Google today provided an update on the status of audio latency to encourage developers who “have held back from developing an Android app” in this category.
This effort is the result of “Google worked directly with OEMs to reduce audio latency” four years ago. It started in 2017 with Android 8.0 introducing the AAudio API and 8.1 later with “improvements to reduce latency when used in conjunction with a HAL and driver supporting MMAP”.
Google says these actions, along with the open source Oboe wrapper which now has more than 4 billion installs, “have led to significant improvements in the device ecosystem.” A milestone was the Pixel 3a in 2019, becoming the first Android phone with 10ms latency.
The average latency of the most popular Android phones has dropped to less than 40ms, which is well within the range required for real-time applications.
This current 39ms round-trip audio latency is a noticeable drop from 109ms in January 2017. More generally, Google reports greater consistency over the past four years. In 2017, there was a difference of 222ms between the highest and lowest values among the most popular phones.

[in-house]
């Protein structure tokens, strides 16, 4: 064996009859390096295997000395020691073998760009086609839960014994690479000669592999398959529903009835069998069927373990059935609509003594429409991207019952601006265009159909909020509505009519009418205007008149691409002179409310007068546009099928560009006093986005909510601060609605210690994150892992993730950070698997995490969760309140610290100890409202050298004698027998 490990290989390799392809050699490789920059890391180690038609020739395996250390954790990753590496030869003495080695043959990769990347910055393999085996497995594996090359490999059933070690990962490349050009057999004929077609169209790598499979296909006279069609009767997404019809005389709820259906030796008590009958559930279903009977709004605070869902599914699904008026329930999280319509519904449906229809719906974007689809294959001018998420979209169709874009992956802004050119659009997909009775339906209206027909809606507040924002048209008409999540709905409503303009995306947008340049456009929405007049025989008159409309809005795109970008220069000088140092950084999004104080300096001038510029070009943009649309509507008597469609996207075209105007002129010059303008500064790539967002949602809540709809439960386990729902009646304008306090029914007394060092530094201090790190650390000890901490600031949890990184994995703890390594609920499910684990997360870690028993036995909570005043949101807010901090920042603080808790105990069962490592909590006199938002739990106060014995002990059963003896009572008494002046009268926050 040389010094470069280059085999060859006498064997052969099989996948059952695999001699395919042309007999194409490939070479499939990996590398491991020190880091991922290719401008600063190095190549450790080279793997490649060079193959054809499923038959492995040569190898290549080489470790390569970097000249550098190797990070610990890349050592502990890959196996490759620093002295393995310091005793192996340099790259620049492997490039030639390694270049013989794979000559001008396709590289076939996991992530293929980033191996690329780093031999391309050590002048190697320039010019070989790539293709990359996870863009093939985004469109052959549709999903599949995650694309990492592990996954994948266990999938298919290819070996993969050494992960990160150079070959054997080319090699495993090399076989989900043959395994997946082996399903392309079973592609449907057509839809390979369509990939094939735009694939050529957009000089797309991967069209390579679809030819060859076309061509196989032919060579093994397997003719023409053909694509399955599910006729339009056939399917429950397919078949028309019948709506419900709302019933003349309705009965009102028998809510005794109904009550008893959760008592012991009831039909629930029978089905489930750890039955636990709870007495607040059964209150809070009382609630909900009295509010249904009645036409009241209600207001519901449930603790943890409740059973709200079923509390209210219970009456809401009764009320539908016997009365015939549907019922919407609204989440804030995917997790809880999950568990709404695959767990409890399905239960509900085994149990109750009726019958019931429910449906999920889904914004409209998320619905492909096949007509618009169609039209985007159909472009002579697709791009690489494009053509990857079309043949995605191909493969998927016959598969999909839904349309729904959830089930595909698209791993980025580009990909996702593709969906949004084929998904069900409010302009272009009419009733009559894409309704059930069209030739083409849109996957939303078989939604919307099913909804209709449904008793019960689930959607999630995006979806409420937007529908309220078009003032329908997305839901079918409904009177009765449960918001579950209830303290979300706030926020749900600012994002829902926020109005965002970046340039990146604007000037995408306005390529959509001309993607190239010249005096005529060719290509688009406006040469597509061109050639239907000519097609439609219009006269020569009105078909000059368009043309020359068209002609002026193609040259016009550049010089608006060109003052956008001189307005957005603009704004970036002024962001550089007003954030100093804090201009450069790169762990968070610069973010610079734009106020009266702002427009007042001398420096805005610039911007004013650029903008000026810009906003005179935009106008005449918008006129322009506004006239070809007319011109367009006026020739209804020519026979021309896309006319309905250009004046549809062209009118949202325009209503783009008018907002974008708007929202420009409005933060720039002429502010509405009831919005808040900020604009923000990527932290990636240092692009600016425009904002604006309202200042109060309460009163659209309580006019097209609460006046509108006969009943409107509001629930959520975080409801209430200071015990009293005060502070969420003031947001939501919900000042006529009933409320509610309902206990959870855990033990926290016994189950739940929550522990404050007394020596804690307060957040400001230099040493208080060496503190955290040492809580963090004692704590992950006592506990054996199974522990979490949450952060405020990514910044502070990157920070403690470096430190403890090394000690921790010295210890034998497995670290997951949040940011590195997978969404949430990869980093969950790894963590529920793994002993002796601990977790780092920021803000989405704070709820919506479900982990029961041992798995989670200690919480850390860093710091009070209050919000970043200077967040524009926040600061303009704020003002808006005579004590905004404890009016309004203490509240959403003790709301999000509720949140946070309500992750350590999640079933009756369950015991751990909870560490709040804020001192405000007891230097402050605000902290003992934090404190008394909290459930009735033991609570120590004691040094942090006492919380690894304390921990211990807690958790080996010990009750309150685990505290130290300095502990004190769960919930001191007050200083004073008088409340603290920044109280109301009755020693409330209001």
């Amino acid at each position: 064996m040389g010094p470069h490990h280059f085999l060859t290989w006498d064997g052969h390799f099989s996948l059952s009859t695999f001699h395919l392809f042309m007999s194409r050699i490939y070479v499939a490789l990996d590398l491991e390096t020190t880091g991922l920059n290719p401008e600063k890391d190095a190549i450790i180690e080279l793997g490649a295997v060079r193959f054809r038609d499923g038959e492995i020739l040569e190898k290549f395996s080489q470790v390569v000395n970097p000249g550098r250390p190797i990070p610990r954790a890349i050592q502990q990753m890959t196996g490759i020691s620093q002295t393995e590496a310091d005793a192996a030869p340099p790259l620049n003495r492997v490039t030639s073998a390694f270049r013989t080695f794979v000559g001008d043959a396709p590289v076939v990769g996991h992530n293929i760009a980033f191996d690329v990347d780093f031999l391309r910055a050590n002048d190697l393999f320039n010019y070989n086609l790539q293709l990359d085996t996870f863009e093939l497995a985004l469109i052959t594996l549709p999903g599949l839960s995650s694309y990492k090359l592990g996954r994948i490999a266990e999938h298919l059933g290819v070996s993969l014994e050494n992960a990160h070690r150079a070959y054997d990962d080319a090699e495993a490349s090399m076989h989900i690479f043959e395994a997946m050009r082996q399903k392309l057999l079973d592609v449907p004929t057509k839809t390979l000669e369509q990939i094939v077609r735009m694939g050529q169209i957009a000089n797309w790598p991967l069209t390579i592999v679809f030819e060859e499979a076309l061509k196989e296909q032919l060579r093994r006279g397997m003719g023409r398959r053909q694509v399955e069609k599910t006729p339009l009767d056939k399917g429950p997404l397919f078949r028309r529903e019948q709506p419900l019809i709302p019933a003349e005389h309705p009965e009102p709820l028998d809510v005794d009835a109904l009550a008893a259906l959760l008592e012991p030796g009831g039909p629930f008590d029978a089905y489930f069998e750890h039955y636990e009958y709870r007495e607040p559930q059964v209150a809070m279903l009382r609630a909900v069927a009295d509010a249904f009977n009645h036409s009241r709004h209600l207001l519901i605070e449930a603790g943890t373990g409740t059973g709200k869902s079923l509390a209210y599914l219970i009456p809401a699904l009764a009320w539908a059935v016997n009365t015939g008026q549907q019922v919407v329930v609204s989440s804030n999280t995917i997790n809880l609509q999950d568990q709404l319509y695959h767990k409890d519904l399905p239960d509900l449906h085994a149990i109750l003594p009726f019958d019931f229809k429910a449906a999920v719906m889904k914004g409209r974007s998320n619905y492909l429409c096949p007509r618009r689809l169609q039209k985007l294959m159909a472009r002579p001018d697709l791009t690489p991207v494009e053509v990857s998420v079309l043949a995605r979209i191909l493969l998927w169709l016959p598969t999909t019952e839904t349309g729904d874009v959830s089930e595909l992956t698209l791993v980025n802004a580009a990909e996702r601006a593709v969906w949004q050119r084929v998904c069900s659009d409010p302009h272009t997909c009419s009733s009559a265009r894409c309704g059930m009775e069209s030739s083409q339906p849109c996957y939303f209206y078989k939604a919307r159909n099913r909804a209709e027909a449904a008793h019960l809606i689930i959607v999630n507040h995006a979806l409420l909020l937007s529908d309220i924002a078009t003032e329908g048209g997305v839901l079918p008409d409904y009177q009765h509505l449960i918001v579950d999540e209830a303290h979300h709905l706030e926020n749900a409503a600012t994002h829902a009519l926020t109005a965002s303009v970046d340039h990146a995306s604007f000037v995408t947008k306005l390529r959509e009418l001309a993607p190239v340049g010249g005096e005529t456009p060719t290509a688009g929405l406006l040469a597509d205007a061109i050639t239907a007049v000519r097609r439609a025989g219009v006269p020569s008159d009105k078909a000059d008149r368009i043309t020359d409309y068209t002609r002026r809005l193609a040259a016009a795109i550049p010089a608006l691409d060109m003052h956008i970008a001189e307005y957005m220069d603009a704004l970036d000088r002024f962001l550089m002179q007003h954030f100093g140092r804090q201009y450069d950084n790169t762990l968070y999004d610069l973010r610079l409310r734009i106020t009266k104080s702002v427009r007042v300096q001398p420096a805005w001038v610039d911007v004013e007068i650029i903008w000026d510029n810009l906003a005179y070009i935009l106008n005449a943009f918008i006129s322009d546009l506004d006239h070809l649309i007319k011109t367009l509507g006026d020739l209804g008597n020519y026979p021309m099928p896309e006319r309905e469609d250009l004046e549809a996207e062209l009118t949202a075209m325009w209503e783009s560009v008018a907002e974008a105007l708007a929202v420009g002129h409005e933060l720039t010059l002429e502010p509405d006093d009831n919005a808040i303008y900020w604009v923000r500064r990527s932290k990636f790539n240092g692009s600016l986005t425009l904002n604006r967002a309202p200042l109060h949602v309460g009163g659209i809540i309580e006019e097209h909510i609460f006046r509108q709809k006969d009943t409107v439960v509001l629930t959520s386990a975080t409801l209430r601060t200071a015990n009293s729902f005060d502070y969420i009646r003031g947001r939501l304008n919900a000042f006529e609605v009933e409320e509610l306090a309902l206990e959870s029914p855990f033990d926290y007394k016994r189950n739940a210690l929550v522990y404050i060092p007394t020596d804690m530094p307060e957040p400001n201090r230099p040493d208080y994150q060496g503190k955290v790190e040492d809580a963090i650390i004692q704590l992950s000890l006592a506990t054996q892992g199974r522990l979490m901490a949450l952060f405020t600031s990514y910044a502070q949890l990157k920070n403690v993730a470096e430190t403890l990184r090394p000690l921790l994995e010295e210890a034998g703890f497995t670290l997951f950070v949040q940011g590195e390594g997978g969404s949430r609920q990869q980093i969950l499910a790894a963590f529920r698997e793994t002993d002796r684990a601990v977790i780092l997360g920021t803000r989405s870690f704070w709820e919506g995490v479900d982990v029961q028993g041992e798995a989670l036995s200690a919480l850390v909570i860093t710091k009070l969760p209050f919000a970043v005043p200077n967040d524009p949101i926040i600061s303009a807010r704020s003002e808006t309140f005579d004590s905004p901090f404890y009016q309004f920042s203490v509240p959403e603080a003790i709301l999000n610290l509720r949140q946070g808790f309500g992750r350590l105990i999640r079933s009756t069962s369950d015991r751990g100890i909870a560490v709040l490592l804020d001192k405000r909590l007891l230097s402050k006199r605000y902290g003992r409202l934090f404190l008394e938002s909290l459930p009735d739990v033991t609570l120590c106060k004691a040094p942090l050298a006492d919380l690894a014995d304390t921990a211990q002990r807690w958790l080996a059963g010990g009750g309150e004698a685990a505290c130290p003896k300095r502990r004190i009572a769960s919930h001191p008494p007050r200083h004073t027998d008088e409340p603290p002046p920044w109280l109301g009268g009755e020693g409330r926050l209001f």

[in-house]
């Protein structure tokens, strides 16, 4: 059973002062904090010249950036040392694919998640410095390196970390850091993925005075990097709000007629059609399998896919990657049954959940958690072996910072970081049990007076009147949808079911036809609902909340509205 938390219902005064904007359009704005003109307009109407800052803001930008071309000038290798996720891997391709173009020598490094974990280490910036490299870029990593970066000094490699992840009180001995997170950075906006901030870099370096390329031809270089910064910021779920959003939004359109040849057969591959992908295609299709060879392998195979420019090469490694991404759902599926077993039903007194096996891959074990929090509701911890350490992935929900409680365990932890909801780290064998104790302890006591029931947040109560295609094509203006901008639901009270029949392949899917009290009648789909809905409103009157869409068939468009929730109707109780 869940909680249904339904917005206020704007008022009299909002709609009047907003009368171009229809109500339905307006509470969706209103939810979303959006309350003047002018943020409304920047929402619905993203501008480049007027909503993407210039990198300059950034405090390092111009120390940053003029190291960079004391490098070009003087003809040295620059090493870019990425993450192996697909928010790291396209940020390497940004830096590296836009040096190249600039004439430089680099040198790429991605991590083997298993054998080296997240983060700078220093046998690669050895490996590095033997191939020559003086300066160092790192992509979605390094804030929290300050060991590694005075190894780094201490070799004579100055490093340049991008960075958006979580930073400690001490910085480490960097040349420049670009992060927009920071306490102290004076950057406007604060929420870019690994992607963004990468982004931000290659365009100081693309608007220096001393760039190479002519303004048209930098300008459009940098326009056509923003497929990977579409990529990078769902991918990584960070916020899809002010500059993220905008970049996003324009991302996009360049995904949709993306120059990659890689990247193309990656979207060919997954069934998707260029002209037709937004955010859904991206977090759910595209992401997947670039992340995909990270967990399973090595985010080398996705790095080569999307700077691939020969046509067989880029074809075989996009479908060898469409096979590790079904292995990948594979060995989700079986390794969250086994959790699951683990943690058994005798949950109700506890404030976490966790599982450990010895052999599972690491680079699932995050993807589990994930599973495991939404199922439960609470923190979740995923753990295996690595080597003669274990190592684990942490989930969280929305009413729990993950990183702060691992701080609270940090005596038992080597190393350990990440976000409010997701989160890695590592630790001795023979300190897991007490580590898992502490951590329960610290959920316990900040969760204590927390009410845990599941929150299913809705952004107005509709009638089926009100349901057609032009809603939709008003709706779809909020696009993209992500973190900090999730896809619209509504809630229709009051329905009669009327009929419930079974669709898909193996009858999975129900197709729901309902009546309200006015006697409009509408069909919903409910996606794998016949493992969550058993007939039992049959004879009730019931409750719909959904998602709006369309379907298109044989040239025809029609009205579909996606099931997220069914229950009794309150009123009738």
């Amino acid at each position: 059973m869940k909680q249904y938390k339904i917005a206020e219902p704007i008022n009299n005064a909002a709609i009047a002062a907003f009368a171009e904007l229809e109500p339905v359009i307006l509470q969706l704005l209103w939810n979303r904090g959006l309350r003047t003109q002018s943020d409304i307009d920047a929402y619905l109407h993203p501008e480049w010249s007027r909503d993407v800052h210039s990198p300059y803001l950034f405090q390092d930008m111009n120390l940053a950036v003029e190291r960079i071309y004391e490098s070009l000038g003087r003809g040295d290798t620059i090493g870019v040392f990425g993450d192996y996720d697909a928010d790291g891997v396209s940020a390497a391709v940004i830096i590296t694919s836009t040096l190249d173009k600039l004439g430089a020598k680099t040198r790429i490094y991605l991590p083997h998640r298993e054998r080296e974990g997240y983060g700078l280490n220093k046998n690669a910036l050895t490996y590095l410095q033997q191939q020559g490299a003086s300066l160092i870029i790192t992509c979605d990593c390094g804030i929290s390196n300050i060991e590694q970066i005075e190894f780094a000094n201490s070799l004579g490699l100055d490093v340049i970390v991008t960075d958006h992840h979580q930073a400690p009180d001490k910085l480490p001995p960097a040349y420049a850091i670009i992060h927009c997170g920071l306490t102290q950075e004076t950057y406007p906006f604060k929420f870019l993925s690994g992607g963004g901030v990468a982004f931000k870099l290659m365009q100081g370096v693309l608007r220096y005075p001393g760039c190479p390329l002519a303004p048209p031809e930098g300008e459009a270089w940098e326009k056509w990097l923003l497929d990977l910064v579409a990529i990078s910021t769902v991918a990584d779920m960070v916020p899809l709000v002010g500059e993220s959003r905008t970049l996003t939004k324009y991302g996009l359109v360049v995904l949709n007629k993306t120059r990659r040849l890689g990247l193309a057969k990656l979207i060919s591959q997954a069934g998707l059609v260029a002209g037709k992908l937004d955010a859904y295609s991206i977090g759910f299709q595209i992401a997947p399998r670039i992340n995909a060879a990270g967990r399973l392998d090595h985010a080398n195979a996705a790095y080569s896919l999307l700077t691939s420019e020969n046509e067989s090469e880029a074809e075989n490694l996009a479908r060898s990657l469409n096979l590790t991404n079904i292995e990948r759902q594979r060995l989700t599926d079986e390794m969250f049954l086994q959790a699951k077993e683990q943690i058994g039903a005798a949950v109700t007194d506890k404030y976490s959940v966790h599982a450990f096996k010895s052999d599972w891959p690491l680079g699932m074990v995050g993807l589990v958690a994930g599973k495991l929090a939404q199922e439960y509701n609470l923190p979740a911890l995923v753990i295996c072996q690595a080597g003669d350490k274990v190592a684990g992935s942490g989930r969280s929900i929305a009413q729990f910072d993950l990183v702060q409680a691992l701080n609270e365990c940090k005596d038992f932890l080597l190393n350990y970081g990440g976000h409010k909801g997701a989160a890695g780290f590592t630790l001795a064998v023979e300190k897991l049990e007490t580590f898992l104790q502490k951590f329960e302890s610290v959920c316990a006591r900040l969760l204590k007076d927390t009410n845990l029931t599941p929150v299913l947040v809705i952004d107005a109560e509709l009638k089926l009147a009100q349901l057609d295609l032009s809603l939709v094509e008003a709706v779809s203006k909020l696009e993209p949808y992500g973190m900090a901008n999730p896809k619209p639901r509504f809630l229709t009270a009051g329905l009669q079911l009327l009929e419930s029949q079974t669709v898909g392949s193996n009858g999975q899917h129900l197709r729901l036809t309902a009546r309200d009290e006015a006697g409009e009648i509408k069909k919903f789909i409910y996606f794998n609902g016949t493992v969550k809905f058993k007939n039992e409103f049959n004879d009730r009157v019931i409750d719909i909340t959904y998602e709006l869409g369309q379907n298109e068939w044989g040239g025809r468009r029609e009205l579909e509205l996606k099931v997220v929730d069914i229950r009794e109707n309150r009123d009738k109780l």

Today, “the range has been reduced by a factor of 8 to just 28ms” for a “much more consistent audio experience”.
This is more impressive considering that there are now several OEMs on the most popular list, compared to a single manufacturer in 2017. Additionally, many devices on the list are not top flagship models. range.
Another metric to consider, especially for real-time audio applications, is tap-to-tone latency, or “the time it takes between tapping the screen and hearing a sound.”
To estimate tap-to-tone latency based on round-trip latency, you can subtract audio input latency (typically 5ms) and add touch latency (typically 20ms). In other words, add 15ms to the round trip latency. Considering the numbers above, this means that the average tap-to-tone latency of the most popular Android phones is also much lower than required for most real-time audio apps.
Going forward, Google’s long-term goal is to achieve 10ms round-trip latency, with 20ms currently required for professional Android audio apps.
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